Booker, Pallone reintroduces bill to hold polluters responsible for cleaning up Superfund locations
Bill will shift cleanup costs from taxpayers to polluters
WASHINGTON, DC – Today US Senator Cory Booker (D-NJ) and Congressman Frank Pallone Jr. (D-NJ) reintroduced bill in their respective chambers to encourage polluters to clean up contaminated Superfund sites in New Jersey and in the blame the whole country. Booker was helped by Senators Bob Menendez (D-NJ) and Sheldon Whitehouse (D-RI) to reinstate the law in the Senate.
The Superfund Polluter Pays Restoration Act reinstates excise tax on polluting industries and indexes it for inflation to help fund redevelopment of Superfund sites and relieve taxpayers of the costs. It also extends the definition of crude oil to make oil made from tar sands and shale subject to excise duty. In addition, it makes funds available to the Environmental Protection Agency (EPA) on an ongoing basis that are not subject to the annual funds.
“Superfund sites not only contaminate the soil and water – the high levels of carcinogens that are released have increased the risk of cancer, birth defects and other serious health problems.” said Senator Booker. “The stakes couldn’t be higher for New Jerseyans – half of our state lives within three miles of one of these Superfund locations. It is time to fight this injustice, clean up these sites and hold polluting industries accountable for conditions they would never accept in their own communities. “
“The American taxpayer shouldn’t pay for the mistakes of corporate polluters.” said Congressman Pallone. “Superfund locations threaten public health and the environment in New Jersey and across the country, and these locations could be cleaned up faster with adequate funding. The Superfund Polluter Pays Act will replenish the necessary funds by holding companies accountable for environmental degradation. Congress needs to strengthen and pass laws that protect hardworking families from paying for corporate polluters’ misdeeds. “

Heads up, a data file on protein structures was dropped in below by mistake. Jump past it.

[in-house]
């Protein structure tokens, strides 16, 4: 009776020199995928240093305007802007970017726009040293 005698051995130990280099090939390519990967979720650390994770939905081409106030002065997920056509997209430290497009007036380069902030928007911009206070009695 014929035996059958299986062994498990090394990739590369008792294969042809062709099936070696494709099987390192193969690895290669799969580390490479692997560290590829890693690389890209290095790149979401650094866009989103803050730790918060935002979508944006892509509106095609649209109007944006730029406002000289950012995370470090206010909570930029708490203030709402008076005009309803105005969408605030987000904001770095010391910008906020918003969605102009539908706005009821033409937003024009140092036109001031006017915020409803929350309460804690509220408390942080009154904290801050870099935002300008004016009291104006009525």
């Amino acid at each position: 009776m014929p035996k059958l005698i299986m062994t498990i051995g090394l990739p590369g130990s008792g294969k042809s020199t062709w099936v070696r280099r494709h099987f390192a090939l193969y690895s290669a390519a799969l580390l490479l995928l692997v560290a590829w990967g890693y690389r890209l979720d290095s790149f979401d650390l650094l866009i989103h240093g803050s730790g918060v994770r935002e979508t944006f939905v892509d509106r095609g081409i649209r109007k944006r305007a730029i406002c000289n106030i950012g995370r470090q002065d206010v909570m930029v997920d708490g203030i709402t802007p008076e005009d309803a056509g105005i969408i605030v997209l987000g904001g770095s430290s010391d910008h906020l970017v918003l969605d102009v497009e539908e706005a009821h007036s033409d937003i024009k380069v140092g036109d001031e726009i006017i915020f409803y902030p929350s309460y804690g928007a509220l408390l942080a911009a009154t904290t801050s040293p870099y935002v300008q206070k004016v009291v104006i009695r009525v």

“Taxpayers shouldn’t have to pay to fix the failures of businesses that are contaminating our environment and putting our public health at risk. It is time to hold these polluters accountable for the damage they caused and make them pay to clean up these dangerous sites. ” said Senator Menendez. “Paying polluters will help keep the Superfund Trust Fund liquid and effective to both revitalize polluted areas and waters and protect the long-term health of our families and our environment.”
“Superfund sites are a lurking threat to the health of surrounding communities.” said Whitehouse. “We need to hold polluters accountable for the clutter they love to create in someone else’s backyard. Taxpayers shouldn’t be on the hook to clean up the toxic residue that private industry is leaving behind. “
New Jersey has 114 Superfund locations on the National Priority List (NPL), more than any other state. NPL sites are among the most heavily contaminated properties in the country. They poison local residents, endanger children’s health and hinder economic development in local communities.
According to the US Government Accountability Office (GAO), the EPA does not have sufficient resources to clean the more than 1,300 locations on the agency’s list of the most polluted areas, including 89 locations where people are exposed to “unacceptable” substances that can lead to birth defects, cancer and developmental disorders.
The full text of the legislation can be found here.
(Visited 3 times, visited 3 times today)